I hate being exposed. My idea of an insult is to call someone a “Care Bear,” and airing the patchwork threads of my soul in the tepid breezes of facebook–I can’t do that.

So here’s my new challenge: I’m going to write, whatever words I can wrench from my pencil. Any that are worthy, I’ll share. Maybe.


“My most significant relationship is with my phone.” Yes,that sentence did slide out of my mouth Thursday, hours before I learned Steve Jobs died. And since my twitter feed exploded with tweets about his death, instead of analyzing how pathetic my relationship with my phone is, I’m considering my relationship with technology in general.

The first personal computer I used was an early Mac. As a grad student, I was the editor of a journal called “Perspectives,” which featured reviews of new children’s and YA books with whole-language approaches for teachers. I got the gig because of my writing and literature skills, but the first time I used the Mac, I figured out how to copy and paste–a skill that the professor who sponsored the journal had been unable to master in the three weeks he had owned the computer. That was my first hint that I “get” technology.

So even though I own almost no Apple products, Jobs was important in my daily life. MacWrite–the early word processor on the Mac I used–changed my writing process entirely; the “prewriting/drafting/editing” paradigm that I had to teach my students was obsolete by the time I started teaching…at least for people who had the ability to use a word processor. Writing was, and is, a more fluid, organic process, and the “steps” make no sense when you’re doing them all simultaneously.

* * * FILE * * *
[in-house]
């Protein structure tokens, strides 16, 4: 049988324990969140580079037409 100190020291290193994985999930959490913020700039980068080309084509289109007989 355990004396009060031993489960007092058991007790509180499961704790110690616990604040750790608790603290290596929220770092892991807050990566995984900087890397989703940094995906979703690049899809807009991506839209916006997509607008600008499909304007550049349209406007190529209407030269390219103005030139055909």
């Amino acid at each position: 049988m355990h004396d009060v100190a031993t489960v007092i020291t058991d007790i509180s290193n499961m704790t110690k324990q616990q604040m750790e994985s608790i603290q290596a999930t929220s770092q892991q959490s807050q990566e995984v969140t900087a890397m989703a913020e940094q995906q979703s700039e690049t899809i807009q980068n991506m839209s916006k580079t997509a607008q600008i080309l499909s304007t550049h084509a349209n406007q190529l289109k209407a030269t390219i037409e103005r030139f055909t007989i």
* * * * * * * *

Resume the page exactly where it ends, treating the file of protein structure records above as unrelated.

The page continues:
As I remember it, when Windows was finally invented, I was thrilled because it meant my school could afford “fake Mac” type computers (since Macs were well beyond our means). Jobs’ and Apple’s invention of the iPod spurred a whole industry to catch up by creating mp3 players, then the iPhone again pushed innovators to try to re-imagine what phones could do. And the iPad, as ridiculed as it was when it was announced–well, the whole tablet industry uses the iPad as the product to beat.

Jobs was not essentially a technician. Many people invent or design amazing things…that no one uses. Before the iPod, few people were wandering around thinking that what they really needed was a way to stuff their entire CD collection in their pocket. Before the iPhone, no one was sad that they didn’t have a phone that could surf the net or answer email from. My students don’t understand that; they’ve had access since they were born. The world they know is radically different than the world that their 30 year old teachers came into, and a whole sci-fi novel away from what I was born into. Steve Jobs’ vision–and marketing team–were a major part of our society’s transformation.

I own a Windows-based PC, and my Android phone is rarely more than an arm’s reach away. For reading ebooks, I have a Kindle, not an iPad, and my personal mp3 player is from Creative Labs, not Apple. But my tech usage is a key part of my identity, so I wonder who the next Steve Jobs will be–because there will be another innovator. Everything that can be invented hasn’t been, yet. Somewhere, in a garage right now, there is a kid tinkering with code, surrounded by soldering tools and random technological parts, thinking, “ok, this time it has to work.”

And that’s how Steve Jobs will live on.